July 5, 2020

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Hubble telescope spies cosmic ‘bat’ flapping its wings in the depths of space (VIDEO)

The Hubble telescope has peered deep into space and spotted shadows reaching out from a star and flickering, like the enormous wings of a gigantic cosmic bat. Mysteriously the cause of the “flapping” remains unconfirmed.

The spectacular celestial show is unfolding in a vast cloud of gas and dust 1,400 light-years away. The “bat’s wings” are caused a disc of dust and gas around a young star called HBC 672.

Being around two million years old, the star is only a fledgling in astronomical terms, as most stars have been around for between one billion and 10 billion years.

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Hubble photographed the stunning “Bat Shadow” in 2018 and the phenomenon got even more impressive this week when fresh research revealed the extraordinary flapping movement.

The shadow is caused a disc of gas that surrounds the young star and astronomers speculate that the flapping motion is caused a planet tugging on the disc and knocking it off-kilter.

“The shadow moves. It’s flapping like the wings of a bird!” said astronomer Klaus Pontoppidan of the Space Telescope Science Institute, who is the lead author of the new study.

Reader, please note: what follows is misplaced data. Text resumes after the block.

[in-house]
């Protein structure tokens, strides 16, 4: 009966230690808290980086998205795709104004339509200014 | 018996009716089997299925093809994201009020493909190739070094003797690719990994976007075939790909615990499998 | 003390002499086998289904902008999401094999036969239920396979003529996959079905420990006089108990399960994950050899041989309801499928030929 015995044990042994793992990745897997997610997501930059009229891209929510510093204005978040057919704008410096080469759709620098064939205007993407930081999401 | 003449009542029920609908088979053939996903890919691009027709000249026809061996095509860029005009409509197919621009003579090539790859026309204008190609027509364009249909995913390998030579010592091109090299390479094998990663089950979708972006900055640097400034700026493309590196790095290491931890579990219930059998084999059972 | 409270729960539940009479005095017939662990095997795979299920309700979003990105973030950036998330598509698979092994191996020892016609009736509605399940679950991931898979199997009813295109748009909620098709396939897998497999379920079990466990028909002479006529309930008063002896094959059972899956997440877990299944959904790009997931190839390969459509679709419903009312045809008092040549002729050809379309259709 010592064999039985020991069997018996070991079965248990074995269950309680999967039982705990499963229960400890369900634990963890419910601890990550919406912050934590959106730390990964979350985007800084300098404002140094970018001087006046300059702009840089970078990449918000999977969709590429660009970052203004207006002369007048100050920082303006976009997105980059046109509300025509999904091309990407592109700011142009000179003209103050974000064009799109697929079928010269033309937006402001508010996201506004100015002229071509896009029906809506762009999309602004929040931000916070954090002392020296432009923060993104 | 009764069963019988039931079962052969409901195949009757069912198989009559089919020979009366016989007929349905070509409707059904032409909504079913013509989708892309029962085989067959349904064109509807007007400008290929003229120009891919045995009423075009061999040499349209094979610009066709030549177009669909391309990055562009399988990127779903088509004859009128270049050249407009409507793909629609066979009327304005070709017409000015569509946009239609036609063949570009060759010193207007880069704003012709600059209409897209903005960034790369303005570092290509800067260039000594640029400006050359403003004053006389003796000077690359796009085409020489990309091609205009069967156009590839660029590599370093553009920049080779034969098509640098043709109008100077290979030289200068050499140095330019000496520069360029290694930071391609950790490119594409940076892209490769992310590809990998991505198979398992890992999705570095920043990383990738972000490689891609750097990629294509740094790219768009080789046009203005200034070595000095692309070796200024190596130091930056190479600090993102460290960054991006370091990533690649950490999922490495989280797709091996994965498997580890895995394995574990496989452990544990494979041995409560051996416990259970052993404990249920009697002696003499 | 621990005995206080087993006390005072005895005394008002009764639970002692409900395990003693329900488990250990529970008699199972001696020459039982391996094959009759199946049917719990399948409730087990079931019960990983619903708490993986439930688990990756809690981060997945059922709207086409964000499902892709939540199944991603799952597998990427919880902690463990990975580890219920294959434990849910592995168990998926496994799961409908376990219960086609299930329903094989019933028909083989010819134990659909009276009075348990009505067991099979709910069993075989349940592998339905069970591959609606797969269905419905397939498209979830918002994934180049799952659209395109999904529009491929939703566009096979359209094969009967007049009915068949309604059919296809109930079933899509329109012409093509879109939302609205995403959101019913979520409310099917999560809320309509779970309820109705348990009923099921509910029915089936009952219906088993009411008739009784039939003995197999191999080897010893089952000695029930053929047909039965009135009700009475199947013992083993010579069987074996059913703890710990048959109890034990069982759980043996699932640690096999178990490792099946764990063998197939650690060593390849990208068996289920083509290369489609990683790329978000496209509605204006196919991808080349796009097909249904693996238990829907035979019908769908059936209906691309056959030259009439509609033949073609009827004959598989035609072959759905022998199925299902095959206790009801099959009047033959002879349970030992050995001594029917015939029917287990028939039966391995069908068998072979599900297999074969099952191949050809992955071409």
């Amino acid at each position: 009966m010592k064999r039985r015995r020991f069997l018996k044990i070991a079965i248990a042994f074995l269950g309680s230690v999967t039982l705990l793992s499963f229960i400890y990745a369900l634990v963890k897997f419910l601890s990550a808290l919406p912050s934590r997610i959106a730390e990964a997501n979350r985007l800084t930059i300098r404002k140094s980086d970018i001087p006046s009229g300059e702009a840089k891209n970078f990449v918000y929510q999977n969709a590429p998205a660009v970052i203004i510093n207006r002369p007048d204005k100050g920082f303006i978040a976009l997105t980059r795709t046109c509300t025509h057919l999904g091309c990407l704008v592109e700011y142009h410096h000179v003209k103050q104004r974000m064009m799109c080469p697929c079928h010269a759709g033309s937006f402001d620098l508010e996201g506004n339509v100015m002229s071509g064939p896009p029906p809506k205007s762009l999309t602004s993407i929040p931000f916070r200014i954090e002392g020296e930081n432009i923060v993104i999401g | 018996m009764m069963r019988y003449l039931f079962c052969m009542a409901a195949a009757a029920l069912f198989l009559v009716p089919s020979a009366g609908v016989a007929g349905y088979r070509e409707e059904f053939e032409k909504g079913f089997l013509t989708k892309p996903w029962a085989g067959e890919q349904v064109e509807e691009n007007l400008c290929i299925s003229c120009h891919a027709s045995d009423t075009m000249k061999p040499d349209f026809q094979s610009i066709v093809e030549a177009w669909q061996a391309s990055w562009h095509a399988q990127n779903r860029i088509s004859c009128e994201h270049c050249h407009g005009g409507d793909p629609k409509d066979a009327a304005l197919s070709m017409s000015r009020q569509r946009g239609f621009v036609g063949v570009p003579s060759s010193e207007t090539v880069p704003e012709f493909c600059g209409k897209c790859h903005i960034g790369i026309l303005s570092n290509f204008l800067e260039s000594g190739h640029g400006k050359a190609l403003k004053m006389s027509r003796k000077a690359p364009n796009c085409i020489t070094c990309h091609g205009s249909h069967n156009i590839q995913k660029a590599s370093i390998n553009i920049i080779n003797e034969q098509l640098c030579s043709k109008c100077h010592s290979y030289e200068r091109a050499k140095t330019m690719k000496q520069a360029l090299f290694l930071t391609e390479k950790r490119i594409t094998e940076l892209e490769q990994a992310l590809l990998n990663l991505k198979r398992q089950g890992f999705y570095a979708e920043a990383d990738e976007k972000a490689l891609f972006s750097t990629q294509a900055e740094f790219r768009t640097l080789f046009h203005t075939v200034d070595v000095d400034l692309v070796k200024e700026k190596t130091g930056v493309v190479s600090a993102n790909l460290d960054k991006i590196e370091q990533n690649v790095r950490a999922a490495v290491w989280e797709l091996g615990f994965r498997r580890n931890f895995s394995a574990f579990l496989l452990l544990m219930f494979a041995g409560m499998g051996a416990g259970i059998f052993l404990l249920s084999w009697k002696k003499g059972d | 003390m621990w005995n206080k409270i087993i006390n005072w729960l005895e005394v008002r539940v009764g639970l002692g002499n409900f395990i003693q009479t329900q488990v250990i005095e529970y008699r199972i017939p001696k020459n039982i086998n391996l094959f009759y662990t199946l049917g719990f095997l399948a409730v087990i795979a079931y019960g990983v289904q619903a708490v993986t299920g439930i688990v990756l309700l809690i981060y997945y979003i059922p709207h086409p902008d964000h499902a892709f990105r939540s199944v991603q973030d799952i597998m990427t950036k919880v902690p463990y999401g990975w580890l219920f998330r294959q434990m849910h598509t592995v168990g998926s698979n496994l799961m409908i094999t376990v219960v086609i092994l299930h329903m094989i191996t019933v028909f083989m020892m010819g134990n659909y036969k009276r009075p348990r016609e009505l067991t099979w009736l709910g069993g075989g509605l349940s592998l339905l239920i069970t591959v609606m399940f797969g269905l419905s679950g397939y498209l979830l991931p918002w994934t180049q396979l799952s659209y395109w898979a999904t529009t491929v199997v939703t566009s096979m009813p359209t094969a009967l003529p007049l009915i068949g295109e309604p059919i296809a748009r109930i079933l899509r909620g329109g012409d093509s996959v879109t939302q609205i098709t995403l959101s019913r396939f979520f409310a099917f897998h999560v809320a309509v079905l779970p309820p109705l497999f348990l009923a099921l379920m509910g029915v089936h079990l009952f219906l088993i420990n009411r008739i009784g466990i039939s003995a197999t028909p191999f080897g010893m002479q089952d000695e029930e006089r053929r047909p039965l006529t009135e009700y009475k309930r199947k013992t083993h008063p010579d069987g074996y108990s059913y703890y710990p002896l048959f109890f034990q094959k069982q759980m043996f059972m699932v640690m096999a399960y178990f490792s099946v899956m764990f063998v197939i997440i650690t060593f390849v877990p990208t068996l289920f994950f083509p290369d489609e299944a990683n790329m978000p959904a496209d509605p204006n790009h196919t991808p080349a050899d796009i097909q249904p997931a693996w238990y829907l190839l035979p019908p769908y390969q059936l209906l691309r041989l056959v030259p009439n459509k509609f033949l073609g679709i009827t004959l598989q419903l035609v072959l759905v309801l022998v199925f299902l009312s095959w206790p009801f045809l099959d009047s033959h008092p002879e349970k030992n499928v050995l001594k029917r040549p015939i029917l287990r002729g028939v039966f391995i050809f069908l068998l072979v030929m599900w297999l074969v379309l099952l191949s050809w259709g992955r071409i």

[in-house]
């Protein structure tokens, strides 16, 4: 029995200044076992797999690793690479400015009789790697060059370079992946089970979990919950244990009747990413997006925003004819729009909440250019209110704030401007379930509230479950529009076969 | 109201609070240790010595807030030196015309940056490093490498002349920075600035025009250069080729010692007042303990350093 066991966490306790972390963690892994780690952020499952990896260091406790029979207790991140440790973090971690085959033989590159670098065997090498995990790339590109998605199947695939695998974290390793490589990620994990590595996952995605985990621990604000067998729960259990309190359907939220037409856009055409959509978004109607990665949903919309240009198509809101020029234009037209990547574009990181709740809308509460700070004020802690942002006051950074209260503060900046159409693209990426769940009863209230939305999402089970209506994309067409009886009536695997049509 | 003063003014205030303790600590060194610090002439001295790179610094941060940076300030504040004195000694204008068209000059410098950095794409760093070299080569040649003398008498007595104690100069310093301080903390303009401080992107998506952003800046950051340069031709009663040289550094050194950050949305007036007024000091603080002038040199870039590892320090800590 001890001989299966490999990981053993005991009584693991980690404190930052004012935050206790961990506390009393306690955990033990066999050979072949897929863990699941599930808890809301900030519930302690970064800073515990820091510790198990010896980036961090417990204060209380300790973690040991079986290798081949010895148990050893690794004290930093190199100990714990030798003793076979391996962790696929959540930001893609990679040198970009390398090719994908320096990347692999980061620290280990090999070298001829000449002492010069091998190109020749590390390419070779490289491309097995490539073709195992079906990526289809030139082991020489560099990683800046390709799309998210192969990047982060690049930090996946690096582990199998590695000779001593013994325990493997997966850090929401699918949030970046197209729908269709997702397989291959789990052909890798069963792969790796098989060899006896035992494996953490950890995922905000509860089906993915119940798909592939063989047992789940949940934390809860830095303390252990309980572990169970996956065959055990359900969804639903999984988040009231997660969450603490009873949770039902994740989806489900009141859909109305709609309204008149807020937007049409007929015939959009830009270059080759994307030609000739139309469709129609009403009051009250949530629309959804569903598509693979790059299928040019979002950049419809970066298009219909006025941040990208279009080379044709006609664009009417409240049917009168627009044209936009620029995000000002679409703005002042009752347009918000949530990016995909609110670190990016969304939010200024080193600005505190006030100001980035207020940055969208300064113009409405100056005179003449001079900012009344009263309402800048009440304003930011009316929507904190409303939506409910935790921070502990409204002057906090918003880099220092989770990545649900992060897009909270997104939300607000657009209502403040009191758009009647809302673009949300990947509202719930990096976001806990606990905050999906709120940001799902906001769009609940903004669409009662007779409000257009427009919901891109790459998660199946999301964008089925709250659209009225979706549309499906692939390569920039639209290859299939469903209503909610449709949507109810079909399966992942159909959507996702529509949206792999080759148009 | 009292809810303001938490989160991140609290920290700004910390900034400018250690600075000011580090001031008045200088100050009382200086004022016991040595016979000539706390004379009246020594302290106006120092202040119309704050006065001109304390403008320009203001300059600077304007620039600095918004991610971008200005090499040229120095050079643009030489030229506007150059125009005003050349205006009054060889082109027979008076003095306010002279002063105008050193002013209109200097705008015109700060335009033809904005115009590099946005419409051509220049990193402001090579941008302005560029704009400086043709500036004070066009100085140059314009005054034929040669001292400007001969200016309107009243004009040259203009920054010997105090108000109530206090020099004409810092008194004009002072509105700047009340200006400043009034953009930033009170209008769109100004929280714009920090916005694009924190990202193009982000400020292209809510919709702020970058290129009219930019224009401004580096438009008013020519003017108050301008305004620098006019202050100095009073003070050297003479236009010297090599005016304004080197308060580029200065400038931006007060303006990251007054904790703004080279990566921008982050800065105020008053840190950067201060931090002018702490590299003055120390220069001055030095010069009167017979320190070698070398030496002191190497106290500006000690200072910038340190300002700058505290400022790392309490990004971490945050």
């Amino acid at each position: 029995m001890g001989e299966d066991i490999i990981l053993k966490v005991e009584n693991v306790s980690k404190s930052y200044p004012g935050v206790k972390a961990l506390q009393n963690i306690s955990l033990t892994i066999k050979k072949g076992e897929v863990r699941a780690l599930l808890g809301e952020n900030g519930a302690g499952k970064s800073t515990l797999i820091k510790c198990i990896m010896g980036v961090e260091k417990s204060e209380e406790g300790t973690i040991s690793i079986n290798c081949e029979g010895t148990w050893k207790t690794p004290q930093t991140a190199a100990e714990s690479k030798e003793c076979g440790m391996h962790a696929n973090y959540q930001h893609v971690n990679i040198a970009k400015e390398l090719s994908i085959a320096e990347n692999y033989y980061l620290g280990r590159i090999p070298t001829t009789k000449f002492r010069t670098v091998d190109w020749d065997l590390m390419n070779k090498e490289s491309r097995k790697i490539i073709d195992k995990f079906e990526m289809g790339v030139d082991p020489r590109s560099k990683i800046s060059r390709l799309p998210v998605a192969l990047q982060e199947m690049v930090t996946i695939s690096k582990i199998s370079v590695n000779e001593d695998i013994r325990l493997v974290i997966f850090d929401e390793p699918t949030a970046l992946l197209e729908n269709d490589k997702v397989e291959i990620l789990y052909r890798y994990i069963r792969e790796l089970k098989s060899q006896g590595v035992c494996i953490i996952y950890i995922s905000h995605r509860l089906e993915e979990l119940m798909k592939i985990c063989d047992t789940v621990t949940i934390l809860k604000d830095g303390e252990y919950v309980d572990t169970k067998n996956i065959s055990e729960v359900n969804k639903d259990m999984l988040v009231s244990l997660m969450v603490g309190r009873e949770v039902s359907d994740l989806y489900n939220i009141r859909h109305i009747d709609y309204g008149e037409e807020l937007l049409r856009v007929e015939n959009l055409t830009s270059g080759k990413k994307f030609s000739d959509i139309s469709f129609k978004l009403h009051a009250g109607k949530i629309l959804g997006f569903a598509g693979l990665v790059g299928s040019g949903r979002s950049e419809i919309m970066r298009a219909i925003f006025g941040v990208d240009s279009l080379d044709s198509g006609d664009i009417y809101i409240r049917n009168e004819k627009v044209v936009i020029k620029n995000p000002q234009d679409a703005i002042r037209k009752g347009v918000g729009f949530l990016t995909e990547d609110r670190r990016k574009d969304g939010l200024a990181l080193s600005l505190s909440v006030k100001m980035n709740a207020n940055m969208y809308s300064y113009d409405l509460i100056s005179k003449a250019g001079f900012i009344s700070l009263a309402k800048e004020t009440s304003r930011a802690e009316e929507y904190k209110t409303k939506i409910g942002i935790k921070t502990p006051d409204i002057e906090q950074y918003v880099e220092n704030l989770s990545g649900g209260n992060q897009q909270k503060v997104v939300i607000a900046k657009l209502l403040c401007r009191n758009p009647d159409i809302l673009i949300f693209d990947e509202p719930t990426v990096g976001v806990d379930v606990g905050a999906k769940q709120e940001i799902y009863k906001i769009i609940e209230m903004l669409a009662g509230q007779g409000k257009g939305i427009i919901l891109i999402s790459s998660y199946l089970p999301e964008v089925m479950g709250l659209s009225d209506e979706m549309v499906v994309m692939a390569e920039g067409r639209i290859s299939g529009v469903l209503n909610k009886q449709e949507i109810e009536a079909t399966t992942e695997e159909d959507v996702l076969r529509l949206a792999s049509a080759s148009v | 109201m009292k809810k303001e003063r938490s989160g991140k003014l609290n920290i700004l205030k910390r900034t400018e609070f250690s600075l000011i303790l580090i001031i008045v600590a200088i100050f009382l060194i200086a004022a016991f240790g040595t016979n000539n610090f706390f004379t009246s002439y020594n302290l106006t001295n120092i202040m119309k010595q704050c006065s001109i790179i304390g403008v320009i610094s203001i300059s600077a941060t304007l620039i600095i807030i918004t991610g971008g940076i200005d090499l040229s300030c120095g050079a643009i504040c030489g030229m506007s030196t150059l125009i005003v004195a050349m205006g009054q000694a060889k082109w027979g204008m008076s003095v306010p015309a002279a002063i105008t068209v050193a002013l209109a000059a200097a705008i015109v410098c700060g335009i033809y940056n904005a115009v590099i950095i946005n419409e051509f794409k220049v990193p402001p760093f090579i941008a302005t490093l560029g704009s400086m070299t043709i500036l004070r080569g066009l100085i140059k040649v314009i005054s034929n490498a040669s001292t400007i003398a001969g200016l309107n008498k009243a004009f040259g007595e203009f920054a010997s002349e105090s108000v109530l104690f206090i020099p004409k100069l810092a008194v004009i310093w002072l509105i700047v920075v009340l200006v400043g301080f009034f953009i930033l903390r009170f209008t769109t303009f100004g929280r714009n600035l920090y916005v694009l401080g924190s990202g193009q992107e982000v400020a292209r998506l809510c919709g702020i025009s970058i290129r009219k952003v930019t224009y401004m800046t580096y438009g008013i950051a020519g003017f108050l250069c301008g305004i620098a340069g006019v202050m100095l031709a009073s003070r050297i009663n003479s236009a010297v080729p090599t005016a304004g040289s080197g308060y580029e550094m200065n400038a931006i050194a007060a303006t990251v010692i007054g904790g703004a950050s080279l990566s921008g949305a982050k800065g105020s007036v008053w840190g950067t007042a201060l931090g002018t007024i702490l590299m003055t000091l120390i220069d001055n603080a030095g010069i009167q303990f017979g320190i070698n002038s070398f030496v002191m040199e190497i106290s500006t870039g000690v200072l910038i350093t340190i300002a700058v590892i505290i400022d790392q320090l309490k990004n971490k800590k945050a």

The scientists believe that the disc is roughly saddle-shaped, with two peaks and two dips. The planet believed to be causing the phenomenon has an orbit that’s inclined to the disk’s plane, which explains the flickering of the “wings”. 

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“If there were just a simple bump in the disk, we’d expect both sides of the shadow to tilt in opposite directions, like airplane wings during a turn,” explained Colette Salyk, another member of the research team.

If the “flapping” isn’t caused a planet the scientists already have a back-up theory, suggesting that it’s a smaller stellar companion which is orbiting outside the plane of the disc.

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